We could however advertise the positives and point out the areas where there is access. That is the inventory of sources will help public servants in their decisions. Once a government department in say SA releases information then this is a precedent and the question that can then be asked of the public service is – “I notice that SA is releasing toilet information – can NSW do the same?” This now requires NSW to give a reason and if they say no it also means they are criticising SA and perhaps showing their inadequacies – so the answer may well be “can you help us do it”.

        The Task Force however can ask without being given an automatic no and delaying the process because that is its bureaucratic function. The answer to the Task Force will be – “we would like to but we do not have the resources”

        A public league table of “bad departments”is unlikely to help while a public league table of “good departments” has a greater chance of success.

      • 2009 September 23

        Simon,

        By way of example, I am talking to one state govt department, no names here :-) , about providing my DemographicDrapes (thematic map overlays that can be overlayed in GIS and mashups) webservice. They tell me that many divisions within this dept typically get (under their own separate stovepipe budgets) the ABS Census data, load it into their individual environments for access by their own internal users – so straight away the first level of duplication although this probably only gets done every 5 years – each Census cycle.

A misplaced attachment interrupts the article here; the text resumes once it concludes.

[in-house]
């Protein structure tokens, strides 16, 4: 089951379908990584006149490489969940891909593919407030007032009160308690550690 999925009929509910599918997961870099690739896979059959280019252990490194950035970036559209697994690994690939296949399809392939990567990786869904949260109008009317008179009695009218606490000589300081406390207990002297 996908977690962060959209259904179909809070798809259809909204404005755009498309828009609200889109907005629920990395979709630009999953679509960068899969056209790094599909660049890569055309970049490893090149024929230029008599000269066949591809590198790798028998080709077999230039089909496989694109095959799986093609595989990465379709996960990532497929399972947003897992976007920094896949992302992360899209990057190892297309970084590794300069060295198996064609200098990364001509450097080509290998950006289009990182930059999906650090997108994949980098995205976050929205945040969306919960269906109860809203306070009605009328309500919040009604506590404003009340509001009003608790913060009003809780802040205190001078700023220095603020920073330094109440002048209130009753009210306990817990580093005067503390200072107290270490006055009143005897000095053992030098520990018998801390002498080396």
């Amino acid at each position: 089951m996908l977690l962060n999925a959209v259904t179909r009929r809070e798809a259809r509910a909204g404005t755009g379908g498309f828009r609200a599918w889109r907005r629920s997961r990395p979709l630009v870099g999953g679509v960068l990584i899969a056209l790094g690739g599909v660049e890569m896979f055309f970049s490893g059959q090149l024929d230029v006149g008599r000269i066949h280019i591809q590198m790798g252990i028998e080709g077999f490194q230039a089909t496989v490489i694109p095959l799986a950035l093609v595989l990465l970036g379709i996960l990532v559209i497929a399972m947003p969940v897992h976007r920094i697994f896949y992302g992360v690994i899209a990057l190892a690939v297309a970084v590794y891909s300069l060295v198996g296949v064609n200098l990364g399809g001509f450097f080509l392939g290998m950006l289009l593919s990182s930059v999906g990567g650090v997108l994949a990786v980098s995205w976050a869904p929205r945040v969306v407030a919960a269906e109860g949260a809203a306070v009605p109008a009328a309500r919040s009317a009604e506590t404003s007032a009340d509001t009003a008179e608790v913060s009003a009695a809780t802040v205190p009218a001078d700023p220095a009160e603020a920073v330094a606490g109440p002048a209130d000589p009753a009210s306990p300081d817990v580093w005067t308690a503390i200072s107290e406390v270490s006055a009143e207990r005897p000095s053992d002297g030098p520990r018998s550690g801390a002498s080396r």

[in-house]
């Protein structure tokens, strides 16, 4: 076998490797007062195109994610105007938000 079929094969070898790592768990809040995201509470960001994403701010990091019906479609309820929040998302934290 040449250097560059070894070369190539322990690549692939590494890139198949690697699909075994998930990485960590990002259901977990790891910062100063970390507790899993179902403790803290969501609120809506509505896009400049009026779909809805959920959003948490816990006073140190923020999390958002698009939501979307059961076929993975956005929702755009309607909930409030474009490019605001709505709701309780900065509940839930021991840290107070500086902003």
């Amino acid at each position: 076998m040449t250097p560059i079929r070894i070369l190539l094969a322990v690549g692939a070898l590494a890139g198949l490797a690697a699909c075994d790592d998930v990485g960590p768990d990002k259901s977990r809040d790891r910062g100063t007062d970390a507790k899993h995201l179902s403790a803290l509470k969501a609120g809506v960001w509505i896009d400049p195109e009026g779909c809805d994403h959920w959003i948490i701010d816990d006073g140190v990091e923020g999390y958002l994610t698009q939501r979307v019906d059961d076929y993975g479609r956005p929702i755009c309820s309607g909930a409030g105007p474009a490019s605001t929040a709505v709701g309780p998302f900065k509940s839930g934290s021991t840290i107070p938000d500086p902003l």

However, these individual groups then go about building the many different filters that allow them to deploy thematic maps – the graphic representation of demographics. They all do this independently so its quite possible they all build a filter for say basic population densities and many others – another level of duplication. In addition, one group may build a very useful filter that others could also need and use but they never get shared around for a lot of stovepipe culture reasons – not replication but all the same not smart. Then add to that any data series update which can happen during a release cycle and some upgrade whilst other’s don’t – who’s right and how much duplication there? And this example is probably only the tip of the iceberg as its covers just one Govt dataset in one Govt dept in one State!

        So as I said, I see this as an niche opportunity to take the ABS Census data and provide a published resource that is accessed via the industry standard API (OGC) for spatial data – and that is not GoogleMaps API by the way although a GoogleMaps app can ingest OGC services. The Census data is one very comprehensive and excellent dataset that is in my mind under utilised and this is largely based on the fact that it really is targeted for the elite demographer market but could be commoditised for a broader market place.

        Now why doesn’t ABS publish the raw spatial data and its attributes? I think they may one day and maybe I can shift my value added service over to their infrastructure but in the interim I want to have a go at it as I’m not yet convinced Govt can service open Internet services as the private sector can. Maybe I’m wrong?